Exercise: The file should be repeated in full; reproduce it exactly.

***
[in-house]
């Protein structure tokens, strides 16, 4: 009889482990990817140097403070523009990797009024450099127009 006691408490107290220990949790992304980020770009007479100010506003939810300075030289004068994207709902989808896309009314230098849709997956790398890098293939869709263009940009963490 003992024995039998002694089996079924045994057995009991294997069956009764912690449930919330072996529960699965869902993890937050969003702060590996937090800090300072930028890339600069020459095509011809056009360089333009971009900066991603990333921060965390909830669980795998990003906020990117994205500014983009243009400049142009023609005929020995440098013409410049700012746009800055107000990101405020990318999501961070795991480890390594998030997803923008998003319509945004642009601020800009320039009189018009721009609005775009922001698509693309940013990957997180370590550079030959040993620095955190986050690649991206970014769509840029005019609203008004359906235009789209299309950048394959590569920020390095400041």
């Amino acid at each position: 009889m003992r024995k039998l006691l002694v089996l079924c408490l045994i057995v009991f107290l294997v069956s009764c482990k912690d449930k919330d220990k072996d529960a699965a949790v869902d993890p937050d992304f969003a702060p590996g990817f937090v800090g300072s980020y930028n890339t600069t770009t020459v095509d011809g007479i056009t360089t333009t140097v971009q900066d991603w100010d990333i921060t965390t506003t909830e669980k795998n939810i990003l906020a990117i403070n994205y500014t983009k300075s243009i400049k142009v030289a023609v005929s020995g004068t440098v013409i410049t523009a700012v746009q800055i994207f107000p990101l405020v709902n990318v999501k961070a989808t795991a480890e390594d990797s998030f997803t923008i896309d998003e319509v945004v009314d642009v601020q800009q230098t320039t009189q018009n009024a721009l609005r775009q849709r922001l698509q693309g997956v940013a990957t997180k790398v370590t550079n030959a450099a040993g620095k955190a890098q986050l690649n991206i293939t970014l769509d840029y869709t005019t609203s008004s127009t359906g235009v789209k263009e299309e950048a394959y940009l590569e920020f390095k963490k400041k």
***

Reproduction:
[in-house]
């Protein structure tokens, strides 16, 4: 009889482990990817140097403070523009990797009024450099127009 006691408490107290220990949790992304980020770009007479100010506003939810300075030289004068994207709902989808896309009314230098849709997956790398890098293939869709263009940009963490 003992024995039998002694089996079924045994057995009991294997069956009764912690449930919330072996529960699965869902993890937050969003702060590996937090800090300072930028890339600069020459095509011809056009360089333009971009900066991603990333921060965390909830669980795998990003906020990117994205500014983009243009400049142009023609005929020995440098013409410049700012746009800055107000990101405020990318999501961070795991480890390594998030997803923008998003319509945004642009601020800009320039009189018009721009609005775009922001698509693309940013990957997180370590550079030959040993620095955190986050690649991206970014769509840029005019609203008004359906235009789209299309950048394959590569920020390095400041």
């Amino acid at each position: 009889m003992r024995k039998l006691l002694v089996l079924c408490l045994i057995v009991f107290l294997v069956s009764c482990k912690d449930k919330d220990k072996d529960a699965a949790v869902d993890p937050d992304f969003a702060p590996g990817f937090v800090g300072s980020y930028n890339t600069t770009t020459v095509d011809g007479i056009t360089t333009t140097v971009q900066d991603w100010d990333i921060t965390t506003t909830e669980k795998n939810i990003l906020a990117i403070n994205y500014t983009k300075s243009i400049k142009v030289a023609v005929s020995g004068t440098v013409i410049t523009a700012v746009q800055i994207f107000p990101l405020v709902n990318v999501k961070a989808t795991a480890e390594d990797s998030f997803t923008i896309d998003e319509v945004v009314d642009v601020q800009q230098t320039t009189q018009n009024a721009l609005r775009q849709r922001l698509q693309g997956v940013a990957t997180k790398v370590t550079n030959a450099a040993g620095k955190a890098q986050l690649n991206i293939t970014l769509d840029y869709t005019t609203s008004s127009t359906g235009v789209k263009e299309e950048a394959y940009l590569e920020f390095k963490k400041k």